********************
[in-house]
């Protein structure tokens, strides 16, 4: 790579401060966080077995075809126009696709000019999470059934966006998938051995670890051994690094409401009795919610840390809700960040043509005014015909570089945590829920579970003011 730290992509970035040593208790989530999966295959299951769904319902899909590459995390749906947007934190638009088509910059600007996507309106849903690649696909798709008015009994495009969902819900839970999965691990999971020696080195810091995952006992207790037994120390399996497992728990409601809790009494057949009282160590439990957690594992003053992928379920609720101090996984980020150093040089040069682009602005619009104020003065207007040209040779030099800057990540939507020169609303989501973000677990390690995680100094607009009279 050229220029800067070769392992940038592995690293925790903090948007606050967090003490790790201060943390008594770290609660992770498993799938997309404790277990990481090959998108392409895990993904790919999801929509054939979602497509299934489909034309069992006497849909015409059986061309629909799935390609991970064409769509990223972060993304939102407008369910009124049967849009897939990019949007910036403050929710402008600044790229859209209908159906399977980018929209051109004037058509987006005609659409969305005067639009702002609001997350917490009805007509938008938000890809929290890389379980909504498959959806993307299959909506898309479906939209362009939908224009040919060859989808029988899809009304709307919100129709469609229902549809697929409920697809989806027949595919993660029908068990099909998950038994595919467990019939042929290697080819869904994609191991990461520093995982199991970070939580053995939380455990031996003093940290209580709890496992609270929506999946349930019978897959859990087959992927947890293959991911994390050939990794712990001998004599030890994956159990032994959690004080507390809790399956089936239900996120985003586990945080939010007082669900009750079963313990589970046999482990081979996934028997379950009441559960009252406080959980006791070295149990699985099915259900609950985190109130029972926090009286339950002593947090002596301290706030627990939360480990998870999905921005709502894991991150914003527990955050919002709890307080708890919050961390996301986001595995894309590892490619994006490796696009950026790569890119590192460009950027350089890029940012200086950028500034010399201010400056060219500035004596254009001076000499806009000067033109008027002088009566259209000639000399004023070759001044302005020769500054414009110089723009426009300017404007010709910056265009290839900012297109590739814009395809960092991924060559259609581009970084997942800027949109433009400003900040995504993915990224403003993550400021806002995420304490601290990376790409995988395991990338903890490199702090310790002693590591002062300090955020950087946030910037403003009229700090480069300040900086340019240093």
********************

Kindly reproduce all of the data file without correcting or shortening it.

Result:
[in-house]
């Protein structure tokens, strides 16, 4: 790579401060966080077995075809126009696709000019999470059934966006998938051995670890051994690094409401009795919610840390809700960040043509005014015909570089945590829920579970003011 730290992509970035040593208790989530999966295959299951769904319902899909590459995390749906947007934190638009088509910059600007996507309106849903690649696909798709008015009994495009969902819900839970999965691990999971020696080195810091995952006992207790037994120390399996497992728990409601809790009494057949009282160590439990957690594992003053992928379920609720101090996984980020150093040089040069682009602005619009104020003065207007040209040779030099800057990540939507020169609303989501973000677990390690995680100094607009009279 050229220029800067070769392992940038592995690293925790903090948007606050967090003490790790201060943390008594770290609660992770498993799938997309404790277990990481090959998108392409895990993904790919999801929509054939979602497509299934489909034309069992006497849909015409059986061309629909799935390609991970064409769509990223972060993304939102407008369910009124049967849009897939990019949007910036403050929710402008600044790229859209209908159906399977980018929209051109004037058509987006005609659409969305005067639009702002609001997350917490009805007509938008938000890809929290890389379980909504498959959806993307299959909506898309479906939209362009939908224009040919060859989808029988899809009304709307919100129709469609229902549809697929409920697809989806027949595919993660029908068990099909998950038994595919467990019939042929290697080819869904994609191991990461520093995982199991970070939580053995939380455990031996003093940290209580709890496992609270929506999946349930019978897959859990087959992927947890293959991911994390050939990794712990001998004599030890994956159990032994959690004080507390809790399956089936239900996120985003586990945080939010007082669900009750079963313990589970046999482990081979996934028997379950009441559960009252406080959980006791070295149990699985099915259900609950985190109130029972926090009286339950002593947090002596301290706030627990939360480990998870999905921005709502894991991150914003527990955050919002709890307080708890919050961390996301986001595995894309590892490619994006490796696009950026790569890119590192460009950027350089890029940012200086950028500034010399201010400056060219500035004596254009001076000499806009000067033109008027002088009566259209000639000399004023070759001044302005020769500054414009110089723009426009300017404007010709910056265009290839900012297109590739814009395809960092991924060559259609581009970084997942800027949109433009400003900040995504993915990224403003993550400021806002995420304490601290990376790409995988395991990338903890490199702090310790002693590591002062300090955020950087946030910037403003009229700090480069300040900086340019240093």